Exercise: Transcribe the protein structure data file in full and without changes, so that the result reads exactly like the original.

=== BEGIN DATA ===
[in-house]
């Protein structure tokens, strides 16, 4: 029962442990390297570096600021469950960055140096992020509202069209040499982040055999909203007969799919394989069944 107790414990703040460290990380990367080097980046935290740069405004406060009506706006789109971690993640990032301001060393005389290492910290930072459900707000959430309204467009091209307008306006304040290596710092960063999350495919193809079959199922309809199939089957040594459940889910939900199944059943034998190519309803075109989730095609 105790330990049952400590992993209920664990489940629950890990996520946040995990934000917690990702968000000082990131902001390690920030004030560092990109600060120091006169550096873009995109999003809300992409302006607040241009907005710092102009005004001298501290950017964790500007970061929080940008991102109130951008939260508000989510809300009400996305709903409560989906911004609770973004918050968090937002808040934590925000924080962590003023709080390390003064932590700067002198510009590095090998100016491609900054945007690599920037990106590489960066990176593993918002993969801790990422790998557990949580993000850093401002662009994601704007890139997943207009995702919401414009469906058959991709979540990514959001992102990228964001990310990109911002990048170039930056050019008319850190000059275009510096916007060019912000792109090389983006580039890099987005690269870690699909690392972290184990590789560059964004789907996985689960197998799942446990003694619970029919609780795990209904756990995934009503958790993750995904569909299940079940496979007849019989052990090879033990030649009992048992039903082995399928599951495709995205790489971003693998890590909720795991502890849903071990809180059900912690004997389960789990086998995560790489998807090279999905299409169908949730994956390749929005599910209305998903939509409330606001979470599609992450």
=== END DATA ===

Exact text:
[in-house]
């Protein structure tokens, strides 16, 4: 029962442990390297570096600021469950960055140096992020509202069209040499982040055999909203007969799919394989069944 107790414990703040460290990380990367080097980046935290740069405004406060009506706006789109971690993640990032301001060393005389290492910290930072459900707000959430309204467009091209307008306006304040290596710092960063999350495919193809079959199922309809199939089957040594459940889910939900199944059943034998190519309803075109989730095609 105790330990049952400590992993209920664990489940629950890990996520946040995990934000917690990702968000000082990131902001390690920030004030560092990109600060120091006169550096873009995109999003809300992409302006607040241009907005710092102009005004001298501290950017964790500007970061929080940008991102109130951008939260508000989510809300009400996305709903409560989906911004609770973004918050968090937002808040934590925000924080962590003023709080390390003064932590700067002198510009590095090998100016491609900054945007690599920037990106590489960066990176593993918002993969801790990422790998557990949580993000850093401002662009994601704007890139997943207009995702919401414009469906058959991709979540990514959001992102990228964001990310990109911002990048170039930056050019008319850190000059275009510096916007060019912000792109090389983006580039890099987005690269870690699909690392972290184990590789560059964004789907996985689960197998799942446990003694619970029919609780795990209904756990995934009503958790993750995904569909299940079940496979007849019989052990090879033990030649009992048992039903082995399928599951495709995205790489971003693998890590909720795991502890849903071990809180059900912690004997389960789990086998995560790489998807090279999905299409169908949730994956390749929005599910209305998903939509409330606001979470599609992450």